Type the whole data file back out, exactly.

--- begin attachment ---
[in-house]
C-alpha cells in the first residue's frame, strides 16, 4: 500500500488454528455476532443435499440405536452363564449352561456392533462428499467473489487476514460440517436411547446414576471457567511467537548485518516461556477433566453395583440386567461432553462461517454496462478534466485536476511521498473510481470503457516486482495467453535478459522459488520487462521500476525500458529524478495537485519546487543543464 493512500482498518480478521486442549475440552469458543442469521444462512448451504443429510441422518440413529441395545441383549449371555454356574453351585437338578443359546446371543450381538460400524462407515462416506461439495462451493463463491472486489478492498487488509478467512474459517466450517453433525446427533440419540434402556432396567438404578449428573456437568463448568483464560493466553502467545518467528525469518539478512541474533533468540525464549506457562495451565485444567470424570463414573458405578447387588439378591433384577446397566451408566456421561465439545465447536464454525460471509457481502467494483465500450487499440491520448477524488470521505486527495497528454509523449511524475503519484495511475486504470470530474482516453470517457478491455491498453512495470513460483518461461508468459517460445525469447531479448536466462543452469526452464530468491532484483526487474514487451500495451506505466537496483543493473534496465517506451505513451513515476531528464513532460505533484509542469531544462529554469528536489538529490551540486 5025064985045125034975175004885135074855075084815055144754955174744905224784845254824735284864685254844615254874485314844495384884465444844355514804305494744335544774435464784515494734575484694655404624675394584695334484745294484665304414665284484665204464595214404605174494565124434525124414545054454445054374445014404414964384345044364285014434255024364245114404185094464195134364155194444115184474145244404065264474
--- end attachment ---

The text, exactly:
[in-house]
C-alpha cells in the first residue's frame, strides 16, 4: 500500500488454528455476532443435499440405536452363564449352561456392533462428499467473489487476514460440517436411547446414576471457567511467537548485518516461556477433566453395583440386567461432553462461517454496462478534466485536476511521498473510481470503457516486482495467453535478459522459488520487462521500476525500458529524478495537485519546487543543464 493512500482498518480478521486442549475440552469458543442469521444462512448451504443429510441422518440413529441395545441383549449371555454356574453351585437338578443359546446371543450381538460400524462407515462416506461439495462451493463463491472486489478492498487488509478467512474459517466450517453433525446427533440419540434402556432396567438404578449428573456437568463448568483464560493466553502467545518467528525469518539478512541474533533468540525464549506457562495451565485444567470424570463414573458405578447387588439378591433384577446397566451408566456421561465439545465447536464454525460471509457481502467494483465500450487499440491520448477524488470521505486527495497528454509523449511524475503519484495511475486504470470530474482516453470517457478491455491498453512495470513460483518461461508468459517460445525469447531479448536466462543452469526452464530468491532484483526487474514487451500495451506505466537496483543493473534496465517506451505513451513515476531528464513532460505533484509542469531544462529554469528536489538529490551540486 5025064985045125034975175004885135074855075084815055144754955174744905224784845254824735284864685254844615254874485314844495384884465444844355514804305494744335544774435464784515494734575484694655404624675394584695334484745294484665304414665284484665204464595214404605174494565124434525124414545054454445054374445014404414964384345044364285014434255024364245114404185094464195134364155194444115184474145244404065264474